Last Friday, I had the opportunity (and privilege) of visiting and touring the 9/11 Memorial and Museum. To say I was blown away is a true understatement. It took my breath away and has preoccupied my mind since. Mind you, I did not live in NYC during the 9/11 attacks, nor did I know anyone who was directly affected. As a result, I had never been overly emotional about it. But visiting the museum changed everything.
It is a bizarre feeling, touring a museum that is dedicated to an event in recent history — not from 40 years ago, but present time. I was an adult (or so I thought I was as a recent college graduate) and remember the day and the aftermath clearly. And yet, 9/11 is not a past event; terrorism and acts of violence continue to be a current part of our everyday life. So, the museum is a visit to a horrible act of the past, but one that continues to persist and be a part of the modern world. Eerie and frightening.
The memorial is beautiful — two big pools with waterfalls in the footprints of the two World Trade Towers. But it is the museum itself which left me teary eyed, speechless, and emotional. The museum honors the nearly 3,000 people who were killed during the World Trade Center attacks. The museum is massive, powerful, and overwhelming, encompassing 110,000 square feet. The memorial and museum together cost $700 million to build.
Inside the museum, in the footprint of the south tower, there is a detailed memorial with photos and information on each victim. In the north tower, there are displays on the attacks and rebuilding efforts. In both of the towers, there are alcoves with movies, photographs, audio, and graphic artifacts. All the videos that I watched were profoundly moving and emotionally exhausting. Each of the rooms have (beautiful) boxes holding tissues — which most people (including myself) needed to use. In between the two galleries, there is open space with large items, tributes, artwork and large scale artifacts from the buildings.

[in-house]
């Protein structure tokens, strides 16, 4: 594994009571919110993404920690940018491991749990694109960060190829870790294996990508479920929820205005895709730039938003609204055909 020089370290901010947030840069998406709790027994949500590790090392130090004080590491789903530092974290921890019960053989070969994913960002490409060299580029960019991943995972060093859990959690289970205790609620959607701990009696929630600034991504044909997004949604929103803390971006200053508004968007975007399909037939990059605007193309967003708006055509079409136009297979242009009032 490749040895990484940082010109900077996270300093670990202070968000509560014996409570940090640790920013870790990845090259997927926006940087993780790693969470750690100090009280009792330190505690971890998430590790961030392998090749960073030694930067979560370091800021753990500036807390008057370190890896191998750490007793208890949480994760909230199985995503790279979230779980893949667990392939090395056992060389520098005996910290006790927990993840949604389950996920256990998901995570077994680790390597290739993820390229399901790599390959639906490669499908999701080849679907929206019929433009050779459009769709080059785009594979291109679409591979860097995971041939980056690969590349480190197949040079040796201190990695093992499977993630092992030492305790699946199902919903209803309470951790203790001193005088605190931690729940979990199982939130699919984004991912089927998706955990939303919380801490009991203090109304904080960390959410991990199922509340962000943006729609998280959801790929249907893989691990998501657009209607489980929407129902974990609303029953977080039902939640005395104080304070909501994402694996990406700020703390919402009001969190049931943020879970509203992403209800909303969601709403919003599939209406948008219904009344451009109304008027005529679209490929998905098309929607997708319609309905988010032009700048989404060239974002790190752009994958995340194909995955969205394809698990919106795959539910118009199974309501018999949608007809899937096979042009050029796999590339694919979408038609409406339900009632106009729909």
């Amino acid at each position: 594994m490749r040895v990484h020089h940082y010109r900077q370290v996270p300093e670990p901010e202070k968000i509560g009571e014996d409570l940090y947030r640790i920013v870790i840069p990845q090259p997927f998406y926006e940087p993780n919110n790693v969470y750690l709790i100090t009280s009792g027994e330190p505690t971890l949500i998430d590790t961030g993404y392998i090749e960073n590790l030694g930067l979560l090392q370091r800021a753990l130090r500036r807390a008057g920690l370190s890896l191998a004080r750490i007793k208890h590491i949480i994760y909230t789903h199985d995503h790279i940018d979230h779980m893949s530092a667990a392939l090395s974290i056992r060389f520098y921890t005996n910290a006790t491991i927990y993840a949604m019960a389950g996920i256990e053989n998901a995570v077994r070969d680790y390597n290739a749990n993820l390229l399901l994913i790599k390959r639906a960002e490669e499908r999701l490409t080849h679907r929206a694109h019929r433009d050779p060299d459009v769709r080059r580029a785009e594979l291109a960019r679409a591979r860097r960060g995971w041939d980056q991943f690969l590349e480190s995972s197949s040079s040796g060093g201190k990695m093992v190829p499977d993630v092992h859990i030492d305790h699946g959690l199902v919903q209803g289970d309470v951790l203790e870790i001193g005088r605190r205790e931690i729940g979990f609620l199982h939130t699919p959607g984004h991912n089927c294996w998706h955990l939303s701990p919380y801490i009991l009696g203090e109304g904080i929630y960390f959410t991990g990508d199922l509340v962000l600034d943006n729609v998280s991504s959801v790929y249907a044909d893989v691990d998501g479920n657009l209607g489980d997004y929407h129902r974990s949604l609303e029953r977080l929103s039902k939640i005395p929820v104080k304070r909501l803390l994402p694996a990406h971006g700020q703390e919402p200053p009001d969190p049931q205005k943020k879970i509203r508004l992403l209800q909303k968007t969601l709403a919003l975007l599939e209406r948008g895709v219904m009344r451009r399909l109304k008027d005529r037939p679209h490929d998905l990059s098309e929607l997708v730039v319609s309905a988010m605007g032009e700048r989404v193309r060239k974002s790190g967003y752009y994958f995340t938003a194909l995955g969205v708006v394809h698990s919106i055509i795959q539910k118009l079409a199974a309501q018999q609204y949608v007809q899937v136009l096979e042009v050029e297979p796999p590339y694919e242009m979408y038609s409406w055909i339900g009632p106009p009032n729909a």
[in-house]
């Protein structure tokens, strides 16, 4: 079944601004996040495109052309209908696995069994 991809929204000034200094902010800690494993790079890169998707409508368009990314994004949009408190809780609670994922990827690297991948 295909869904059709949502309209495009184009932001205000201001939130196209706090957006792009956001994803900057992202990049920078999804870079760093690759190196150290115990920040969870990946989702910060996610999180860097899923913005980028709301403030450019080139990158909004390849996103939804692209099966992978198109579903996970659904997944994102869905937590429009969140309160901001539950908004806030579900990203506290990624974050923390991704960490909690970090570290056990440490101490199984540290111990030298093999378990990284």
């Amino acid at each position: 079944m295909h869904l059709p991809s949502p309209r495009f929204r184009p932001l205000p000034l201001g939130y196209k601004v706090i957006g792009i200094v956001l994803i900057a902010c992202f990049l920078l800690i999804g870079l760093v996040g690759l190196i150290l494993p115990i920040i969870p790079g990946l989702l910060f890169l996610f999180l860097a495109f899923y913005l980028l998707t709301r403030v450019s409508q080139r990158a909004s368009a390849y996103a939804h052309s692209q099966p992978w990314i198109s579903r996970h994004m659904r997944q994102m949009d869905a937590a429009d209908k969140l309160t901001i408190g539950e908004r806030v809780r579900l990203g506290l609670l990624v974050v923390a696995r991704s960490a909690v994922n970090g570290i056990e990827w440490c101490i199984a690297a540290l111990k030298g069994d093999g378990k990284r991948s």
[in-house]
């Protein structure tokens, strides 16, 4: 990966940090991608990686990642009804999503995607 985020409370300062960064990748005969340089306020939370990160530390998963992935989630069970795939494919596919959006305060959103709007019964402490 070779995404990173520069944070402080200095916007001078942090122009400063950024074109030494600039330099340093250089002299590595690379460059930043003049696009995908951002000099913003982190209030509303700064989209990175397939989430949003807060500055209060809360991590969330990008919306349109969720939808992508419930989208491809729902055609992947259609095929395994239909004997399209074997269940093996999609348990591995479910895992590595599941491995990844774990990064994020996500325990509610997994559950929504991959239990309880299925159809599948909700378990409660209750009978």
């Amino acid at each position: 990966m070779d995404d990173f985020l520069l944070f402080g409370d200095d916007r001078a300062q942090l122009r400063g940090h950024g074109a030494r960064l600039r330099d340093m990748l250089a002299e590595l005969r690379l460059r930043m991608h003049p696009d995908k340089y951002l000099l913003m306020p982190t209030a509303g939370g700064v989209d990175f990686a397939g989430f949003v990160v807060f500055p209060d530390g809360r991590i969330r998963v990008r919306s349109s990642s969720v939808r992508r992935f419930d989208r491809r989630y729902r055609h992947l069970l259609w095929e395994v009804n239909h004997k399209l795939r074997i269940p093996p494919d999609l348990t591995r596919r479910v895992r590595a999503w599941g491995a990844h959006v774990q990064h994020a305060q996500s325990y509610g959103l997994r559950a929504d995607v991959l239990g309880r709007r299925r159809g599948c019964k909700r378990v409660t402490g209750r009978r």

I was given the tour by our good friend, Lynn Rasic, the Executive Vice President of the 9/11 Memorial External Affairs. She led me through the museum for 2 hours, recounting many details — a picture of the youngest victim (2 year old en route to Disneyland) — the videos that impacted her the most, the story of the design. Her dedication to the project, which dealt with the pain and suffering of the families that lost loved ones, to the hope she saw from young firemen touring the museum, to the kindness shared by people during this tragedy, is remarkable. She has worked on the project for the last 13 years, from start to finish. In Lynn’s descriptions during the tour, one could see her passion and dedication to the memorial — remembering the past and learning from it. Thank you, Lynn (and sorry I was so emotional that I forgot to take a picture!). The museum is a moving experience, one that I am looking forward to going through again.
“No Day Shall Erase You From The Memory Of Time” —Virgil Aeneid
The 9/11 museum is a must-see. Emotional, overwhelming, and educational. If you live in New York, you must visit it. If you are visiting New York, you must go. MUST SEE.